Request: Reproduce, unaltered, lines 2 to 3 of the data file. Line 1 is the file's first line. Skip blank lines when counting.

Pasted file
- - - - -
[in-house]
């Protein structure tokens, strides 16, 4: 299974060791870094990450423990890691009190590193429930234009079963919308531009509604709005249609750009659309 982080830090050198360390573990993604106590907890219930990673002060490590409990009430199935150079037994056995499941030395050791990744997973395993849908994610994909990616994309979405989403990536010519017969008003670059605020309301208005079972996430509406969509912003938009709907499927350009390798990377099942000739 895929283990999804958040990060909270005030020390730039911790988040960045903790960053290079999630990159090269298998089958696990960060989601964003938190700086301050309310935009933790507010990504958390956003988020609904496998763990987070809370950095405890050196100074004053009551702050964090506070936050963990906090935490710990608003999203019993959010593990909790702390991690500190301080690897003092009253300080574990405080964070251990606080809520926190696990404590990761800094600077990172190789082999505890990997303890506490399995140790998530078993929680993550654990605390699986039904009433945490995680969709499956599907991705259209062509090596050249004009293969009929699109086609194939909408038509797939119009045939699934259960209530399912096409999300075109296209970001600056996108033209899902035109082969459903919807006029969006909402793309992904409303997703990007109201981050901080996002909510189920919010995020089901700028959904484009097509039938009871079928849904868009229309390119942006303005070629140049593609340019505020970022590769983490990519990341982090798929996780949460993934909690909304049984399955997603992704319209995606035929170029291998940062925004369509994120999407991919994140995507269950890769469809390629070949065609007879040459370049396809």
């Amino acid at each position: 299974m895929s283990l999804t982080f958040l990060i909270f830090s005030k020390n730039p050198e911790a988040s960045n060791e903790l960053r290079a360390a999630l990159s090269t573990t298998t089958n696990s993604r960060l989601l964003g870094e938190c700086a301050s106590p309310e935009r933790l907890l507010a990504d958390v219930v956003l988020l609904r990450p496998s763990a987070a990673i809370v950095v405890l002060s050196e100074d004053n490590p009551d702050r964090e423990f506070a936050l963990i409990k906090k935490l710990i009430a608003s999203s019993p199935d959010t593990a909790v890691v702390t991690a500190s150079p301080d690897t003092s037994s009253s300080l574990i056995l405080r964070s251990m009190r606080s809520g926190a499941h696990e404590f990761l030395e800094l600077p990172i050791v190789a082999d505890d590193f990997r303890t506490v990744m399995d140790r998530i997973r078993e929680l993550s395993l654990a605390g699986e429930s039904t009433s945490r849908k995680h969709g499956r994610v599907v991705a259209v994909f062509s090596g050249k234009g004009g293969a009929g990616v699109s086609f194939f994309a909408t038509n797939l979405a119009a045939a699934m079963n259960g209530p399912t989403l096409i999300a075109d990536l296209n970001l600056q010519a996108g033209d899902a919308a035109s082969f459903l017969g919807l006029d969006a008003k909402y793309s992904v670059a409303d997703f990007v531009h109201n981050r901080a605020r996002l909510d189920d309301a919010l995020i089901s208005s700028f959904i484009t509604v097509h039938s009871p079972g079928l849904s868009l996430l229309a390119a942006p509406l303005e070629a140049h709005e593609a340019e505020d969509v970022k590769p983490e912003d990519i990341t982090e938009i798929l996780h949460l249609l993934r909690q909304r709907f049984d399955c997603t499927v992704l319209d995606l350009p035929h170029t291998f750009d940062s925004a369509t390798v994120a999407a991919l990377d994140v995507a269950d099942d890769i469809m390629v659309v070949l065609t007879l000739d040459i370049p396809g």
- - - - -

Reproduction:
């Protein structure tokens, strides 16, 4: 299974060791870094990450423990890691009190590193429930234009079963919308531009509604709005249609750009659309 982080830090050198360390573990993604106590907890219930990673002060490590409990009430199935150079037994056995499941030395050791990744997973395993849908994610994909990616994309979405989403990536010519017969008003670059605020309301208005079972996430509406969509912003938009709907499927350009390798990377099942000739 895929283990999804958040990060909270005030020390730039911790988040960045903790960053290079999630990159090269298998089958696990960060989601964003938190700086301050309310935009933790507010990504958390956003988020609904496998763990987070809370950095405890050196100074004053009551702050964090506070936050963990906090935490710990608003999203019993959010593990909790702390991690500190301080690897003092009253300080574990405080964070251990606080809520926190696990404590990761800094600077990172190789082999505890990997303890506490399995140790998530078993929680993550654990605390699986039904009433945490995680969709499956599907991705259209062509090596050249004009293969009929699109086609194939909408038509797939119009045939699934259960209530399912096409999300075109296209970001600056996108033209899902035109082969459903919807006029969006909402793309992904409303997703990007109201981050901080996002909510189920919010995020089901700028959904484009097509039938009871079928849904868009229309390119942006303005070629140049593609340019505020970022590769983490990519990341982090798929996780949460993934909690909304049984399955997603992704319209995606035929170029291998940062925004369509994120999407991919994140995507269950890769469809390629070949065609007879040459370049396809």
């Amino acid at each position: 299974m895929s283990l999804t982080f958040l990060i909270f830090s005030k020390n730039p050198e911790a988040s960045n060791e903790l960053r290079a360390a999630l990159s090269t573990t298998t089958n696990s993604r960060l989601l964003g870094e938190c700086a301050s106590p309310e935009r933790l907890l507010a990504d958390v219930v956003l988020l609904r990450p496998s763990a987070a990673i809370v950095v405890l002060s050196e100074d004053n490590p009551d702050r964090e423990f506070a936050l963990i409990k906090k935490l710990i009430a608003s999203s019993p199935d959010t593990a909790v890691v702390t991690a500190s150079p301080d690897t003092s037994s009253s300080l574990i056995l405080r964070s251990m009190r606080s809520g926190a499941h696990e404590f990761l030395e800094l600077p990172i050791v190789a082999d505890d590193f990997r303890t506490v990744m399995d140790r998530i997973r078993e929680l993550s395993l654990a605390g699986e429930s039904t009433s945490r849908k995680h969709g499956r994610v599907v991705a259209v994909f062509s090596g050249k234009g004009g293969a009929g990616v699109s086609f194939f994309a909408t038509n797939l979405a119009a045939a699934m079963n259960g209530p399912t989403l096409i999300a075109d990536l296209n970001l600056q010519a996108g033209d899902a919308a035109s082969f459903l017969g919807l006029d969006a008003k909402y793309s992904v670059a409303d997703f990007v531009h109201n981050r901080a605020r996002l909510d189920d309301a919010l995020i089901s208005s700028f959904i484009t509604v097509h039938s009871p079972g079928l849904s868009l996430l229309a390119a942006p509406l303005e070629a140049h709005e593609a340019e505020d969509v970022k590769p983490e912003d990519i990341t982090e938009i798929l996780h949460l249609l993934r909690q909304r709907f049984d399955c997603t499927v992704l319209d995606l350009p035929h170029t291998f750009d940062s925004a369509t390798v994120a999407a991919l990377d994140v995507a269950d099942d890769i469809m390629v659309v070949l065609t007879l000739d040459i370049p396809g």